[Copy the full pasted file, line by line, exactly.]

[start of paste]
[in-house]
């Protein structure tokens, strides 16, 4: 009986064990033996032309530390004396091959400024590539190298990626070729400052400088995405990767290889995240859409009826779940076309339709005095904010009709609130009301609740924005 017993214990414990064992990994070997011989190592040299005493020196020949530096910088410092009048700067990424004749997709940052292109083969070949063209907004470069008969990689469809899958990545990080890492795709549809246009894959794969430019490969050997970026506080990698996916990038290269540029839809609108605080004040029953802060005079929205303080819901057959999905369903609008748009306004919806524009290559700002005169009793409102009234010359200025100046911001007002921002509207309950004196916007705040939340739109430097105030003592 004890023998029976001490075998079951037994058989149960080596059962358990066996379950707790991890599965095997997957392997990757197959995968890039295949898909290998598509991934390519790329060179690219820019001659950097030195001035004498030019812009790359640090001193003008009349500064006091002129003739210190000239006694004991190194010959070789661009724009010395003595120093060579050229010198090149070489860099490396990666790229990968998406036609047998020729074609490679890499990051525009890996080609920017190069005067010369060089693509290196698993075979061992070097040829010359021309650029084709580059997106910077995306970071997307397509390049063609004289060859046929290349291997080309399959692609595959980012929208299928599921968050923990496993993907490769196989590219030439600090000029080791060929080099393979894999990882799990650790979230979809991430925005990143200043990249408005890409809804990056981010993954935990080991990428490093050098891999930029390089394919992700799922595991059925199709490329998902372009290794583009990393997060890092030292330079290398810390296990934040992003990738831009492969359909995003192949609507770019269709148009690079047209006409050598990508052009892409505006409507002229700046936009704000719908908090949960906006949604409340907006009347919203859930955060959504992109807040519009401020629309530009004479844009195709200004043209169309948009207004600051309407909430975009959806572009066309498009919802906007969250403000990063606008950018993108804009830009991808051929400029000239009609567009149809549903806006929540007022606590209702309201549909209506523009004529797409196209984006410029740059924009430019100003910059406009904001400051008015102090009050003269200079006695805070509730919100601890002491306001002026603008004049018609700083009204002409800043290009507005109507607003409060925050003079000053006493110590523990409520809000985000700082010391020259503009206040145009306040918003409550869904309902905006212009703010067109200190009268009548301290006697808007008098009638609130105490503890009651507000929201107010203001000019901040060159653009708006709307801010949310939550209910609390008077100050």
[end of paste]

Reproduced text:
[in-house]
């Protein structure tokens, strides 16, 4: 009986064990033996032309530390004396091959400024590539190298990626070729400052400088995405990767290889995240859409009826779940076309339709005095904010009709609130009301609740924005 017993214990414990064992990994070997011989190592040299005493020196020949530096910088410092009048700067990424004749997709940052292109083969070949063209907004470069008969990689469809899958990545990080890492795709549809246009894959794969430019490969050997970026506080990698996916990038290269540029839809609108605080004040029953802060005079929205303080819901057959999905369903609008748009306004919806524009290559700002005169009793409102009234010359200025100046911001007002921002509207309950004196916007705040939340739109430097105030003592 004890023998029976001490075998079951037994058989149960080596059962358990066996379950707790991890599965095997997957392997990757197959995968890039295949898909290998598509991934390519790329060179690219820019001659950097030195001035004498030019812009790359640090001193003008009349500064006091002129003739210190000239006694004991190194010959070789661009724009010395003595120093060579050229010198090149070489860099490396990666790229990968998406036609047998020729074609490679890499990051525009890996080609920017190069005067010369060089693509290196698993075979061992070097040829010359021309650029084709580059997106910077995306970071997307397509390049063609004289060859046929290349291997080309399959692609595959980012929208299928599921968050923990496993993907490769196989590219030439600090000029080791060929080099393979894999990882799990650790979230979809991430925005990143200043990249408005890409809804990056981010993954935990080991990428490093050098891999930029390089394919992700799922595991059925199709490329998902372009290794583009990393997060890092030292330079290398810390296990934040992003990738831009492969359909995003192949609507770019269709148009690079047209006409050598990508052009892409505006409507002229700046936009704000719908908090949960906006949604409340907006009347919203859930955060959504992109807040519009401020629309530009004479844009195709200004043209169309948009207004600051309407909430975009959806572009066309498009919802906007969250403000990063606008950018993108804009830009991808051929400029000239009609567009149809549903806006929540007022606590209702309201549909209506523009004529797409196209984006410029740059924009430019100003910059406009904001400051008015102090009050003269200079006695805070509730919100601890002491306001002026603008004049018609700083009204002409800043290009507005109507607003409060925050003079000053006493110590523990409520809000985000700082010391020259503009206040145009306040918003409550869904309902905006212009703010067109200190009268009548301290006697808007008098009638609130105490503890009651507000929201107010203001000019901040060159653009708006709307801010949310939550209910609390008077100050």